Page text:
X
<

Can Chesapeake Energy Meet Its Short-Term Debt Obligations?

PART:
1 2 3 4 5 6
Part 4
Can Chesapeake Energy Meet Its Short-Term Debt Obligations? PART 4 OF 6

Where Is Chesapeake Energy Allocating Its Capex Budget in 2016?

Chesapeake’s 2016 capex guidance

Chesapeake Energy (CHK) has provided a 2016 capex (capital expenditure) guidance range of $1.3 billion–$1.8 billion. This represents a 57% YoY (year-over-year) reduction. CHK noted that its 2016 capex will focus on shorter cash cycle projects, which will generate positive rates of return at current commodity prices. Accordingly, its capex will focus more on completions and less on drilling. CHK’s total completion spending is slated to be ~71% of its total drilling and completion capex budget.

Where Is Chesapeake Energy Allocating Its Capex Budget in 2016?

Interested in COP? Don't miss the next report.

Receive e-mail alerts for new research on COP

Success! You are now receiving e-mail alerts for new research. A temporary password for your new Market Realist account has been sent to your e-mail address.

Success! has been added to your Ticker Alerts.

Success! has been added to your Ticker Alerts. Subscriptions can be managed in your user profile.

Additionally, CHK has allocated almost one-third of its capex budget to the Haynesville Shale and Eagle Ford Shale and ~22% to the STACK basin in the mid-continent region.

In its 4Q15 earnings release, Chesapeake Energy stated, “This program, combined with the improving quality of the company’s operations, its capital efficiency and lower service costs will provide incrementally positive economics, even in today’s commodity price environment.”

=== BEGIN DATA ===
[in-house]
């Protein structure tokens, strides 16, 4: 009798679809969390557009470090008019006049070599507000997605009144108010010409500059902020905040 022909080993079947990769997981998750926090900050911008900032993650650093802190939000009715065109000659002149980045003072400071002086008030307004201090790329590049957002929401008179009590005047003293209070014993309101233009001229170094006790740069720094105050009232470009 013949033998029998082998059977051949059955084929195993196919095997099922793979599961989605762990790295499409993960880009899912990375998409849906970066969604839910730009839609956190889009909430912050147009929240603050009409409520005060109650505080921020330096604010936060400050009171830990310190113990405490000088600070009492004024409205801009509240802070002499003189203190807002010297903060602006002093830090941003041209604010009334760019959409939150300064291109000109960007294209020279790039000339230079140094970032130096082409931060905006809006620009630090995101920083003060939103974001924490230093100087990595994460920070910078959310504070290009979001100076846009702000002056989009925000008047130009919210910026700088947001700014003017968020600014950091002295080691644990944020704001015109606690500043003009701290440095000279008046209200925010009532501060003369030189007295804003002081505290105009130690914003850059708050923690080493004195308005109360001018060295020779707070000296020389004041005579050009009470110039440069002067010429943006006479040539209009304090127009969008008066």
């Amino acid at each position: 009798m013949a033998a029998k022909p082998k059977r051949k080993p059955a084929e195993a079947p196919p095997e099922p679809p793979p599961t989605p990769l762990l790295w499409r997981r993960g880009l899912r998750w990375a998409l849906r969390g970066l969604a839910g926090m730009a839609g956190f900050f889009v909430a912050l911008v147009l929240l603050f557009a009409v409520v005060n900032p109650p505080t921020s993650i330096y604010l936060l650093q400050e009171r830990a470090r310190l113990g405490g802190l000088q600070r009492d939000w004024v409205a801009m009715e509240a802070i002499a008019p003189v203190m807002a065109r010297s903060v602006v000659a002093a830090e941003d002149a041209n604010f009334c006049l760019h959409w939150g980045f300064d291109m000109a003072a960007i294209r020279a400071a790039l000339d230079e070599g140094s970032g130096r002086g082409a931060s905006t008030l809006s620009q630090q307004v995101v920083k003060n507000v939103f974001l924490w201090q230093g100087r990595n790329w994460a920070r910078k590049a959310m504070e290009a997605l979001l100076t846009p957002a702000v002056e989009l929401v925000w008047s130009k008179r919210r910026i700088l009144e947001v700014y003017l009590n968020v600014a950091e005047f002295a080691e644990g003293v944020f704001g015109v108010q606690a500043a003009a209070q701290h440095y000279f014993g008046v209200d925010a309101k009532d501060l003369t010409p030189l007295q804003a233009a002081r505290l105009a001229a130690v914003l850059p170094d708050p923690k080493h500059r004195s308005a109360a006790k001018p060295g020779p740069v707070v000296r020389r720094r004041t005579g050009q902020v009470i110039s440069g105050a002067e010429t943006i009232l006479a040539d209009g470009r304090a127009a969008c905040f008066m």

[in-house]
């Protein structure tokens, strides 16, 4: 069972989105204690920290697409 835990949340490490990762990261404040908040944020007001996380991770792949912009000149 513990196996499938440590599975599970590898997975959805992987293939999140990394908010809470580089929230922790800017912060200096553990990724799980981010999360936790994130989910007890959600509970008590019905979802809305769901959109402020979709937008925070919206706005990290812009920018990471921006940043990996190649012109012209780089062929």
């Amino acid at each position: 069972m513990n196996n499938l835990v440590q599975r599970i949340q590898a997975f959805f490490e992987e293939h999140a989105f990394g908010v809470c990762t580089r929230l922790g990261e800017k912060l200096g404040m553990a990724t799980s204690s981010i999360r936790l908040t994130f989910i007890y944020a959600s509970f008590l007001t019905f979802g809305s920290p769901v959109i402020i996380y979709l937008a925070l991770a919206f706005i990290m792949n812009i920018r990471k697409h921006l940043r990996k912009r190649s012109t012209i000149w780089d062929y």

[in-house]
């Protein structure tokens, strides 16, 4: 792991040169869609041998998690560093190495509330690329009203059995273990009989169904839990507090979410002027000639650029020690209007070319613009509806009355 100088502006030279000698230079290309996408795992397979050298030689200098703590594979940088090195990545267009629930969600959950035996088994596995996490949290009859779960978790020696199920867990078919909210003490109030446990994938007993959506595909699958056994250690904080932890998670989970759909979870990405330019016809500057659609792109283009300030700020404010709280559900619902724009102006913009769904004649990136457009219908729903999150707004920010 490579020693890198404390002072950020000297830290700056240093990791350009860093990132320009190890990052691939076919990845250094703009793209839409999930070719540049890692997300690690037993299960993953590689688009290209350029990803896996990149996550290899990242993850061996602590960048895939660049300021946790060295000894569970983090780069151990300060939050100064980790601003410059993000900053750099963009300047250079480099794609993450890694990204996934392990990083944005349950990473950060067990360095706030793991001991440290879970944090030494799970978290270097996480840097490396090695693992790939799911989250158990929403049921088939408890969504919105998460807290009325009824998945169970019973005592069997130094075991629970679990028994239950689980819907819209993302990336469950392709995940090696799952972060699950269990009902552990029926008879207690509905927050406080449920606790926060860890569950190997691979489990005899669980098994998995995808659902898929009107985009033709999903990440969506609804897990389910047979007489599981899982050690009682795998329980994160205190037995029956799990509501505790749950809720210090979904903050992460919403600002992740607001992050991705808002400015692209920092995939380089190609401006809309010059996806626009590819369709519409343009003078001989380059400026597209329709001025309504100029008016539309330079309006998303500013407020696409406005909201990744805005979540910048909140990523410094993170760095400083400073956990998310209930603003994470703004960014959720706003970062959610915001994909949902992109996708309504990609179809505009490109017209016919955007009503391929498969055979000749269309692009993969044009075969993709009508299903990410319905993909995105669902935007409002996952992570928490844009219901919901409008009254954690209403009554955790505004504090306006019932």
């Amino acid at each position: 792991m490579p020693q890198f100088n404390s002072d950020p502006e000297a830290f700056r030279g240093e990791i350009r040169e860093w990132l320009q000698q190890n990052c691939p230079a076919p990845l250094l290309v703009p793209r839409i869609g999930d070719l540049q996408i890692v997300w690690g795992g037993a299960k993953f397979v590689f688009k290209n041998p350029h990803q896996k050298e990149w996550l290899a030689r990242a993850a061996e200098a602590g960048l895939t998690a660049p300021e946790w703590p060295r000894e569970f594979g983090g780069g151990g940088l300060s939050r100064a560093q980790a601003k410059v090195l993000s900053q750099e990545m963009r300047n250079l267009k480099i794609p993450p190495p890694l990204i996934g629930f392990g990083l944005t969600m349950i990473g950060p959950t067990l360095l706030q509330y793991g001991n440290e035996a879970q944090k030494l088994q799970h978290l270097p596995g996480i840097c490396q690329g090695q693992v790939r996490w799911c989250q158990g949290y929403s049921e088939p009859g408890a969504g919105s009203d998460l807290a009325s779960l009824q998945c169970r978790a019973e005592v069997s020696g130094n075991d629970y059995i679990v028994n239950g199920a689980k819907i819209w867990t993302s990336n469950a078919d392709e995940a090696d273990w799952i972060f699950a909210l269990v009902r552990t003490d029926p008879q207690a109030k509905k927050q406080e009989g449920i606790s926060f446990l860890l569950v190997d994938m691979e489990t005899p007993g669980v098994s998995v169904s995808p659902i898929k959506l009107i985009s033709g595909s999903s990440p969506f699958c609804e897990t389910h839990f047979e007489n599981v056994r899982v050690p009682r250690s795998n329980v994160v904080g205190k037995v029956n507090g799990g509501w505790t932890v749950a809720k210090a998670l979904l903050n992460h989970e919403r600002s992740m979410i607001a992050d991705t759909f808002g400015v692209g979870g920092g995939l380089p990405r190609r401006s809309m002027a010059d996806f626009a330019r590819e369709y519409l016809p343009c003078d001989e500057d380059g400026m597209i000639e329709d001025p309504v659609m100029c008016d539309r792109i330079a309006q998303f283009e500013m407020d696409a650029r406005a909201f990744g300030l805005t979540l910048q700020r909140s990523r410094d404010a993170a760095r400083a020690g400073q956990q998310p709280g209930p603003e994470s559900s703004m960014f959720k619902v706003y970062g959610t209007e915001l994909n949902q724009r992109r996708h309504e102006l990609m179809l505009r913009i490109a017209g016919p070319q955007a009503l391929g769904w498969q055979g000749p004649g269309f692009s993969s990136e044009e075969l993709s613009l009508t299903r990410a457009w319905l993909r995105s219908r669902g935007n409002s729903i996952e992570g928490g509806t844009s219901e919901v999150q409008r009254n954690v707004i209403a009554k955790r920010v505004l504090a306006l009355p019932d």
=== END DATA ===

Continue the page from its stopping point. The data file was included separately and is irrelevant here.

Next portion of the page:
Many upstream companies have slashed their 2016 capital expenditures. Anadarko Petroleum (APC), ConocoPhillips (COP), and Hess (HES) have announced capex cuts of ~50%, ~37%, and 40%, respectively, compared to 2015 levels. All these companies make up ~8% of the Energy Select Sector SPDR Fund (XLE).

CHK’s 2016 cost guidance

CHK expects to reduce the base decline rate of its wells by ~10% this year. This will be instrumental in increasing its EBITDA (earnings before interest, tax, depreciation, and amortization). Additionally, the company continues to employ cost-efficient measures as it did in 2015. The company reduced its LOE (lease operating expenses) per barrel of oil equivalent by 10% YoY in 2015. G&A (general and administrative) expenses declined 24% YoY. This year, CHK expects its LOE and G&A expenses per barrel to decline by 10% and 15%, respectively.

CHK’s capex and cost reduction efforts will complement its debt reduction efforts and lead to improvement in its financial position.

X

Please select a profession that best describes you: